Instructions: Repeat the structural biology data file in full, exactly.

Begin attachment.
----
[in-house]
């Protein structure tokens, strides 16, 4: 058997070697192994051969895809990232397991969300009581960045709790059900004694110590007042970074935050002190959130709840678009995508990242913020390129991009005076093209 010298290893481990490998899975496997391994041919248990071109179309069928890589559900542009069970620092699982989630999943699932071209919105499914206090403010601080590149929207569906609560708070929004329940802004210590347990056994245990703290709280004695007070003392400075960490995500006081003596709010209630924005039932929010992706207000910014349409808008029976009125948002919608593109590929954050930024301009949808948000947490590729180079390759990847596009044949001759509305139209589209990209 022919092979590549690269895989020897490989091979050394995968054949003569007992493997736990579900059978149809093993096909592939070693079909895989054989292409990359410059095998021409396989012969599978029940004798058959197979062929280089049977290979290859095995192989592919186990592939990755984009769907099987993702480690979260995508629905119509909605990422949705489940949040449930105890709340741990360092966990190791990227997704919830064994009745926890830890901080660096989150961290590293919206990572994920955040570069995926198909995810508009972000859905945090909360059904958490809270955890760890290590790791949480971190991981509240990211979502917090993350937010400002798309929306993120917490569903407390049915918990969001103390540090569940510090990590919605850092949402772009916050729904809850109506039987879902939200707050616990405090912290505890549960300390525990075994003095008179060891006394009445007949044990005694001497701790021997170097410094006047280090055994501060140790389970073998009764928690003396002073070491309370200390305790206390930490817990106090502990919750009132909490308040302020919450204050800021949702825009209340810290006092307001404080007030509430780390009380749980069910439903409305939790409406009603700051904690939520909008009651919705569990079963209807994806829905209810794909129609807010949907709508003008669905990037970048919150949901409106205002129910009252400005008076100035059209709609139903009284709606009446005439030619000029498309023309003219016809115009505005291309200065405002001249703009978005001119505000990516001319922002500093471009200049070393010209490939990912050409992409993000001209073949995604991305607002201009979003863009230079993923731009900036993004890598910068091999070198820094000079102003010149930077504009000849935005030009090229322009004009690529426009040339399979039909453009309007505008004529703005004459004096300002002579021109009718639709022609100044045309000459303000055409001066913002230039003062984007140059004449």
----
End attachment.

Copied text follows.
[in-house]
């Protein structure tokens, strides 16, 4: 058997070697192994051969895809990232397991969300009581960045709790059900004694110590007042970074935050002190959130709840678009995508990242913020390129991009005076093209 010298290893481990490998899975496997391994041919248990071109179309069928890589559900542009069970620092699982989630999943699932071209919105499914206090403010601080590149929207569906609560708070929004329940802004210590347990056994245990703290709280004695007070003392400075960490995500006081003596709010209630924005039932929010992706207000910014349409808008029976009125948002919608593109590929954050930024301009949808948000947490590729180079390759990847596009044949001759509305139209589209990209 022919092979590549690269895989020897490989091979050394995968054949003569007992493997736990579900059978149809093993096909592939070693079909895989054989292409990359410059095998021409396989012969599978029940004798058959197979062929280089049977290979290859095995192989592919186990592939990755984009769907099987993702480690979260995508629905119509909605990422949705489940949040449930105890709340741990360092966990190791990227997704919830064994009745926890830890901080660096989150961290590293919206990572994920955040570069995926198909995810508009972000859905945090909360059904958490809270955890760890290590790791949480971190991981509240990211979502917090993350937010400002798309929306993120917490569903407390049915918990969001103390540090569940510090990590919605850092949402772009916050729904809850109506039987879902939200707050616990405090912290505890549960300390525990075994003095008179060891006394009445007949044990005694001497701790021997170097410094006047280090055994501060140790389970073998009764928690003396002073070491309370200390305790206390930490817990106090502990919750009132909490308040302020919450204050800021949702825009209340810290006092307001404080007030509430780390009380749980069910439903409305939790409406009603700051904690939520909008009651919705569990079963209807994806829905209810794909129609807010949907709508003008669905990037970048919150949901409106205002129910009252400005008076100035059209709609139903009284709606009446005439030619000029498309023309003219016809115009505005291309200065405002001249703009978005001119505000990516001319922002500093471009200049070393010209490939990912050409992409993000001209073949995604991305607002201009979003863009230079993923731009900036993004890598910068091999070198820094000079102003010149930077504009000849935005030009090229322009004009690529426009040339399979039909453009309007505008004529703005004459004096300002002579021109009718639709022609100044045309000459303000055409001066913002230039003062984007140059004449």